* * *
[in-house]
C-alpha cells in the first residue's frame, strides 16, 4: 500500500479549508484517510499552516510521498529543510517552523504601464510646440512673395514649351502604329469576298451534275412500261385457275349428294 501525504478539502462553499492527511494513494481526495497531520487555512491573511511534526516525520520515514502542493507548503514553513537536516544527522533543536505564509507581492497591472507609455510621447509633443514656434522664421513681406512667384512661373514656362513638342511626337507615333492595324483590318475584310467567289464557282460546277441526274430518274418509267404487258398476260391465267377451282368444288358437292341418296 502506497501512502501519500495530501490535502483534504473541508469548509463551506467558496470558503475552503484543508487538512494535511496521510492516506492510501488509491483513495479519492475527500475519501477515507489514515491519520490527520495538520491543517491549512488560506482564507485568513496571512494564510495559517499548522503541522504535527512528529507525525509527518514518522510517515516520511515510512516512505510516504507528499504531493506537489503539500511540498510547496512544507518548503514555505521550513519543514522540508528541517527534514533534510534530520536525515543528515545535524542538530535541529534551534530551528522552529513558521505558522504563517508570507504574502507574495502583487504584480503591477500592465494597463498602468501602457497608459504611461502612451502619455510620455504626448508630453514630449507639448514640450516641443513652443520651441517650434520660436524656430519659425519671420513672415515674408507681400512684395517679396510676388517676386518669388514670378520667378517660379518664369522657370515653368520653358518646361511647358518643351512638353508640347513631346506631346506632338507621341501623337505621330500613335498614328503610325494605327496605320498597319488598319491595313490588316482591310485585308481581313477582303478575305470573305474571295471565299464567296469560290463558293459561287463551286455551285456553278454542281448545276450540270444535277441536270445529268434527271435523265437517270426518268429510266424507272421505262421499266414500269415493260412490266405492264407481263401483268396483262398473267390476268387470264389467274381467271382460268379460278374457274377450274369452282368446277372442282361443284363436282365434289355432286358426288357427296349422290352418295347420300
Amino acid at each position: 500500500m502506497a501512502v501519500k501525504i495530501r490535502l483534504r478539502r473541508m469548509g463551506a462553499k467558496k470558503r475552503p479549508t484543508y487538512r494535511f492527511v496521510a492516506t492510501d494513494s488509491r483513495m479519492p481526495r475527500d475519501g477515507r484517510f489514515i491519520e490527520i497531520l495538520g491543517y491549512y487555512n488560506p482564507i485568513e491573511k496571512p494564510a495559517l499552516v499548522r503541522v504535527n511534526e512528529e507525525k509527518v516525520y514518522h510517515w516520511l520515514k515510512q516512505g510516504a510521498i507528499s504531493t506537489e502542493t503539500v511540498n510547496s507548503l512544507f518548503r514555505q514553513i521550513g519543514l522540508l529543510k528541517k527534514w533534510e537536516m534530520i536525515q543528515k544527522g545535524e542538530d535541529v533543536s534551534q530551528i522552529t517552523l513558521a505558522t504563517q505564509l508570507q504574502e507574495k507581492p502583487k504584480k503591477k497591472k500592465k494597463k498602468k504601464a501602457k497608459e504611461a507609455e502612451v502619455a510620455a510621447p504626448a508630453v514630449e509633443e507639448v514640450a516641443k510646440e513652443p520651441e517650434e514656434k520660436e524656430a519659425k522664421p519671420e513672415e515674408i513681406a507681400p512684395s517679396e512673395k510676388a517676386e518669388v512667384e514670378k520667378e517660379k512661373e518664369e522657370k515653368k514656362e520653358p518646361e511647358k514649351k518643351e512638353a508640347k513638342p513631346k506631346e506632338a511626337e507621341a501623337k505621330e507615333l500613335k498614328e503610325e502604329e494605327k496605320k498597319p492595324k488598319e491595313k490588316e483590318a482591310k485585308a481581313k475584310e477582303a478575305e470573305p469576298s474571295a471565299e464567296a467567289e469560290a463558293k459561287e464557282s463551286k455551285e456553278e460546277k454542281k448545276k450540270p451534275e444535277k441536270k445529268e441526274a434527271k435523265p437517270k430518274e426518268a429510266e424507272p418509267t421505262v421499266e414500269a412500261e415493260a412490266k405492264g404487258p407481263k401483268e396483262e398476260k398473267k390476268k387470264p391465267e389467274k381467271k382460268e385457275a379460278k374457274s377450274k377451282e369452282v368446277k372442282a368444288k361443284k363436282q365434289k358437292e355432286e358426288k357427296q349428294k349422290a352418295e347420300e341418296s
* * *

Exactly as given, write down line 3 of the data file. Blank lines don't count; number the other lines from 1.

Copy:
Amino acid at each position: 500500500m502506497a501512502v501519500k501525504i495530501r490535502l483534504r478539502r473541508m469548509g463551506a462553499k467558496k470558503r475552503p479549508t484543508y487538512r494535511f492527511v496521510a492516506t492510501d494513494s488509491r483513495m479519492p481526495r475527500d475519501g477515507r484517510f489514515i491519520e490527520i497531520l495538520g491543517y491549512y487555512n488560506p482564507i485568513e491573511k496571512p494564510a495559517l499552516v499548522r503541522v504535527n511534526e512528529e507525525k509527518v516525520y514518522h510517515w516520511l520515514k515510512q516512505g510516504a510521498i507528499s504531493t506537489e502542493t503539500v511540498n510547496s507548503l512544507f518548503r514555505q514553513i521550513g519543514l522540508l529543510k528541517k527534514w533534510e537536516m534530520i536525515q543528515k544527522g545535524e542538530d535541529v533543536s534551534q530551528i522552529t517552523l513558521a505558522t504563517q505564509l508570507q504574502e507574495k507581492p502583487k504584480k503591477k497591472k500592465k494597463k498602468k504601464a501602457k497608459e504611461a507609455e502612451v502619455a510620455a510621447p504626448a508630453v514630449e509633443e507639448v514640450a516641443k510646440e513652443p520651441e517650434e514656434k520660436e524656430a519659425k522664421p519671420e513672415e515674408i513681406a507681400p512684395s517679396e512673395k510676388a517676386e518669388v512667384e514670378k520667378e517660379k512661373e518664369e522657370k515653368k514656362e520653358p518646361e511647358k514649351k518643351e512638353a508640347k513638342p513631346k506631346e506632338a511626337e507621341a501623337k505621330e507615333l500613335k498614328e503610325e502604329e494605327k496605320k498597319p492595324k488598319e491595313k490588316e483590318a482591310k485585308a481581313k475584310e477582303a478575305e470573305p469576298s474571295a471565299e464567296a467567289e469560290a463558293k459561287e464557282s463551286k455551285e456553278e460546277k454542281k448545276k450540270p451534275e444535277k441536270k445529268e441526274a434527271k435523265p437517270k430518274e426518268a429510266e424507272p418509267t421505262v421499266e414500269a412500261e415493260a412490266k405492264g404487258p407481263k401483268e396483262e398476260k398473267k390476268k387470264p391465267e389467274k381467271k382460268e385457275a379460278k374457274s377450274k377451282e369452282v368446277k372442282a368444288k361443284k363436282q365434289k358437292e355432286e358426288k357427296q349428294k349422290a352418295e347420300e341418296s